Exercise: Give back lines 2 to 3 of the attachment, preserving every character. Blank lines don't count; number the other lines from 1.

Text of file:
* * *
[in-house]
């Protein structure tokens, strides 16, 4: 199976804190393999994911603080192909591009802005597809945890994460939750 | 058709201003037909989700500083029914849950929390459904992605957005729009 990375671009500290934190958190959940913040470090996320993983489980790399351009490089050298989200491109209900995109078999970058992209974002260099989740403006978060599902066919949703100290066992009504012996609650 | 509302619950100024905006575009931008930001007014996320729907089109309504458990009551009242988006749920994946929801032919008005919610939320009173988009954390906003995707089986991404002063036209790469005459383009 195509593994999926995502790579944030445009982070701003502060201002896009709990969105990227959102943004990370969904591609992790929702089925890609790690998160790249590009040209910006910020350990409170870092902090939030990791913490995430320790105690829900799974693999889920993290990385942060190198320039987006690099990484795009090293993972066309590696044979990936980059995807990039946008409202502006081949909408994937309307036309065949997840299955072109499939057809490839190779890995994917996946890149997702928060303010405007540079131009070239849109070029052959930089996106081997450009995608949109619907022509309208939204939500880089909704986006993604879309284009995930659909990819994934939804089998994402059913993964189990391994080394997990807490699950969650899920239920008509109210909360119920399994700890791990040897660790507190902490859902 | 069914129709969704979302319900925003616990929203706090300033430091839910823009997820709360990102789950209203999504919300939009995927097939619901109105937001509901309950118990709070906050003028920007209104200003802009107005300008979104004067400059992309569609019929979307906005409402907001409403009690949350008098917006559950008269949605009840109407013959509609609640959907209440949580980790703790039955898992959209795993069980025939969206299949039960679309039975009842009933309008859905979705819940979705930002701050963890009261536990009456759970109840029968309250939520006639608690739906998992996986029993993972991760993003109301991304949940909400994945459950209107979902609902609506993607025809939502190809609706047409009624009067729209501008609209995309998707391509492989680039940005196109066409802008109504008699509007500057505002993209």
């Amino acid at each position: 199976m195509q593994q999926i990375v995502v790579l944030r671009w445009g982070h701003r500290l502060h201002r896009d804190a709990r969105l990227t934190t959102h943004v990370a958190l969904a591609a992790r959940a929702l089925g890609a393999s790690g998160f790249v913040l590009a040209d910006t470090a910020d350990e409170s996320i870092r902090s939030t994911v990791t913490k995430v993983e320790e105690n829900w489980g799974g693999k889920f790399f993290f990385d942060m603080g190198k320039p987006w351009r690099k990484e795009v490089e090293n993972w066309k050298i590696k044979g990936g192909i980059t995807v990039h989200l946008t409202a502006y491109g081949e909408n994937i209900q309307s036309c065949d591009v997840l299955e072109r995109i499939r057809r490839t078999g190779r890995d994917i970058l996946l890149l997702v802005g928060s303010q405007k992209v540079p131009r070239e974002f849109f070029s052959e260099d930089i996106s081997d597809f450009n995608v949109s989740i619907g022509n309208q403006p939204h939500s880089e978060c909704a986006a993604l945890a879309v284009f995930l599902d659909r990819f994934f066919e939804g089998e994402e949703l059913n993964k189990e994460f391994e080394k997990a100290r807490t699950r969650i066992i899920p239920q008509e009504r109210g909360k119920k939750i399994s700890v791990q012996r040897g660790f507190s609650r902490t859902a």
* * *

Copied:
């Protein structure tokens, strides 16, 4: 199976804190393999994911603080192909591009802005597809945890994460939750 | 058709201003037909989700500083029914849950929390459904992605957005729009 990375671009500290934190958190959940913040470090996320993983489980790399351009490089050298989200491109209900995109078999970058992209974002260099989740403006978060599902066919949703100290066992009504012996609650 | 509302619950100024905006575009931008930001007014996320729907089109309504458990009551009242988006749920994946929801032919008005919610939320009173988009954390906003995707089986991404002063036209790469005459383009 195509593994999926995502790579944030445009982070701003502060201002896009709990969105990227959102943004990370969904591609992790929702089925890609790690998160790249590009040209910006910020350990409170870092902090939030990791913490995430320790105690829900799974693999889920993290990385942060190198320039987006690099990484795009090293993972066309590696044979990936980059995807990039946008409202502006081949909408994937309307036309065949997840299955072109499939057809490839190779890995994917996946890149997702928060303010405007540079131009070239849109070029052959930089996106081997450009995608949109619907022509309208939204939500880089909704986006993604879309284009995930659909990819994934939804089998994402059913993964189990391994080394997990807490699950969650899920239920008509109210909360119920399994700890791990040897660790507190902490859902 | 069914129709969704979302319900925003616990929203706090300033430091839910823009997820709360990102789950209203999504919300939009995927097939619901109105937001509901309950118990709070906050003028920007209104200003802009107005300008979104004067400059992309569609019929979307906005409402907001409403009690949350008098917006559950008269949605009840109407013959509609609640959907209440949580980790703790039955898992959209795993069980025939969206299949039960679309039975009842009933309008859905979705819940979705930002701050963890009261536990009456759970109840029968309250939520006639608690739906998992996986029993993972991760993003109301991304949940909400994945459950209107979902609902609506993607025809939502190809609706047409009624009067729209501008609209995309998707391509492989680039940005196109066409802008109504008699509007500057505002993209």
């Amino acid at each position: 199976m195509q593994q999926i990375v995502v790579l944030r671009w445009g982070h701003r500290l502060h201002r896009d804190a709990r969105l990227t934190t959102h943004v990370a958190l969904a591609a992790r959940a929702l089925g890609a393999s790690g998160f790249v913040l590009a040209d910006t470090a910020d350990e409170s996320i870092r902090s939030t994911v990791t913490k995430v993983e320790e105690n829900w489980g799974g693999k889920f790399f993290f990385d942060m603080g190198k320039p987006w351009r690099k990484e795009v490089e090293n993972w066309k050298i590696k044979g990936g192909i980059t995807v990039h989200l946008t409202a502006y491109g081949e909408n994937i209900q309307s036309c065949d591009v997840l299955e072109r995109i499939r057809r490839t078999g190779r890995d994917i970058l996946l890149l997702v802005g928060s303010q405007k992209v540079p131009r070239e974002f849109f070029s052959e260099d930089i996106s081997d597809f450009n995608v949109s989740i619907g022509n309208q403006p939204h939500s880089e978060c909704a986006a993604l945890a879309v284009f995930l599902d659909r990819f994934f066919e939804g089998e994402e949703l059913n993964k189990e994460f391994e080394k997990a100290r807490t699950r969650i066992i899920p239920q008509e009504r109210g909360k119920k939750i399994s700890v791990q012996r040897g660790f507190s609650r902490t859902a």